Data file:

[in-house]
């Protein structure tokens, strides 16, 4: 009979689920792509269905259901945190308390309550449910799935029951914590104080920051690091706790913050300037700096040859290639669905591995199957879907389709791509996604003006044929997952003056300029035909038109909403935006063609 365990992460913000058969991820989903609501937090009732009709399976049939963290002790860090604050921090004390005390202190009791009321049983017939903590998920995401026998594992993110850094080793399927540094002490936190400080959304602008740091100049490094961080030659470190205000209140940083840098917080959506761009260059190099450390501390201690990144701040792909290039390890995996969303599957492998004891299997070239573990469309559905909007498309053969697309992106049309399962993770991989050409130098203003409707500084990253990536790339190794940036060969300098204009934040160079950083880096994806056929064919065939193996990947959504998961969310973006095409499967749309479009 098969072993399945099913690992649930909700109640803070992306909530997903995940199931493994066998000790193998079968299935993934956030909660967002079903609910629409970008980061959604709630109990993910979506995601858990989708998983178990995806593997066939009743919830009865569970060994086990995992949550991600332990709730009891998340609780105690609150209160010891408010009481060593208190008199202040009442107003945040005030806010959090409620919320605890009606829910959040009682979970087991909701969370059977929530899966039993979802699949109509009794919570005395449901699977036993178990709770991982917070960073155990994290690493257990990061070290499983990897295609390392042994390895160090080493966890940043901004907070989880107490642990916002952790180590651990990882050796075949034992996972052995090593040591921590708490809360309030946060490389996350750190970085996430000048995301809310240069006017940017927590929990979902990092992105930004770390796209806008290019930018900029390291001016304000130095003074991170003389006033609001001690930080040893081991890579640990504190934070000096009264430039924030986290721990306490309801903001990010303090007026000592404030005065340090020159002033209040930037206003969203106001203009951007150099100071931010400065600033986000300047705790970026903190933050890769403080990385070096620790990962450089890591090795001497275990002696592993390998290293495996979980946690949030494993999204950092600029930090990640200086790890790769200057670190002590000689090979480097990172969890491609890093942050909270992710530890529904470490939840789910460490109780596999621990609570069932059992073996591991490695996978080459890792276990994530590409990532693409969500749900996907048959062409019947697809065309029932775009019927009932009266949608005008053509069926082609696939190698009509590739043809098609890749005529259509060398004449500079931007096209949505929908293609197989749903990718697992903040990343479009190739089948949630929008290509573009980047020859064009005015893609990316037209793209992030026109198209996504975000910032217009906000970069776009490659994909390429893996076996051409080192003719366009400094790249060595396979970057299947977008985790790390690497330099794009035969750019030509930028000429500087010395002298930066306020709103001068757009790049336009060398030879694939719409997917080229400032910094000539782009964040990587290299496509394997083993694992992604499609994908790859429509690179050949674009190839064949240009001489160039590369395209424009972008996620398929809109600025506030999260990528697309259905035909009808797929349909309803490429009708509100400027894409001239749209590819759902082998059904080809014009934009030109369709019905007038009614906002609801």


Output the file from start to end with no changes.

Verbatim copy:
[in-house]
């Protein structure tokens, strides 16, 4: 009979689920792509269905259901945190308390309550449910799935029951914590104080920051690091706790913050300037700096040859290639669905591995199957879907389709791509996604003006044929997952003056300029035909038109909403935006063609 365990992460913000058969991820989903609501937090009732009709399976049939963290002790860090604050921090004390005390202190009791009321049983017939903590998920995401026998594992993110850094080793399927540094002490936190400080959304602008740091100049490094961080030659470190205000209140940083840098917080959506761009260059190099450390501390201690990144701040792909290039390890995996969303599957492998004891299997070239573990469309559905909007498309053969697309992106049309399962993770991989050409130098203003409707500084990253990536790339190794940036060969300098204009934040160079950083880096994806056929064919065939193996990947959504998961969310973006095409499967749309479009 098969072993399945099913690992649930909700109640803070992306909530997903995940199931493994066998000790193998079968299935993934956030909660967002079903609910629409970008980061959604709630109990993910979506995601858990989708998983178990995806593997066939009743919830009865569970060994086990995992949550991600332990709730009891998340609780105690609150209160010891408010009481060593208190008199202040009442107003945040005030806010959090409620919320605890009606829910959040009682979970087991909701969370059977929530899966039993979802699949109509009794919570005395449901699977036993178990709770991982917070960073155990994290690493257990990061070290499983990897295609390392042994390895160090080493966890940043901004907070989880107490642990916002952790180590651990990882050796075949034992996972052995090593040591921590708490809360309030946060490389996350750190970085996430000048995301809310240069006017940017927590929990979902990092992105930004770390796209806008290019930018900029390291001016304000130095003074991170003389006033609001001690930080040893081991890579640990504190934070000096009264430039924030986290721990306490309801903001990010303090007026000592404030005065340090020159002033209040930037206003969203106001203009951007150099100071931010400065600033986000300047705790970026903190933050890769403080990385070096620790990962450089890591090795001497275990002696592993390998290293495996979980946690949030494993999204950092600029930090990640200086790890790769200057670190002590000689090979480097990172969890491609890093942050909270992710530890529904470490939840789910460490109780596999621990609570069932059992073996591991490695996978080459890792276990994530590409990532693409969500749900996907048959062409019947697809065309029932775009019927009932009266949608005008053509069926082609696939190698009509590739043809098609890749005529259509060398004449500079931007096209949505929908293609197989749903990718697992903040990343479009190739089948949630929008290509573009980047020859064009005015893609990316037209793209992030026109198209996504975000910032217009906000970069776009490659994909390429893996076996051409080192003719366009400094790249060595396979970057299947977008985790790390690497330099794009035969750019030509930028000429500087010395002298930066306020709103001068757009790049336009060398030879694939719409997917080229400032910094000539782009964040990587290299496509394997083993694992992604499609994908790859429509690179050949674009190839064949240009001489160039590369395209424009972008996620398929809109600025506030999260990528697309259905035909009808797929349909309803490429009708509100400027894409001239749209590819759902082998059904080809014009934009030109369709019905007038009614906002609801």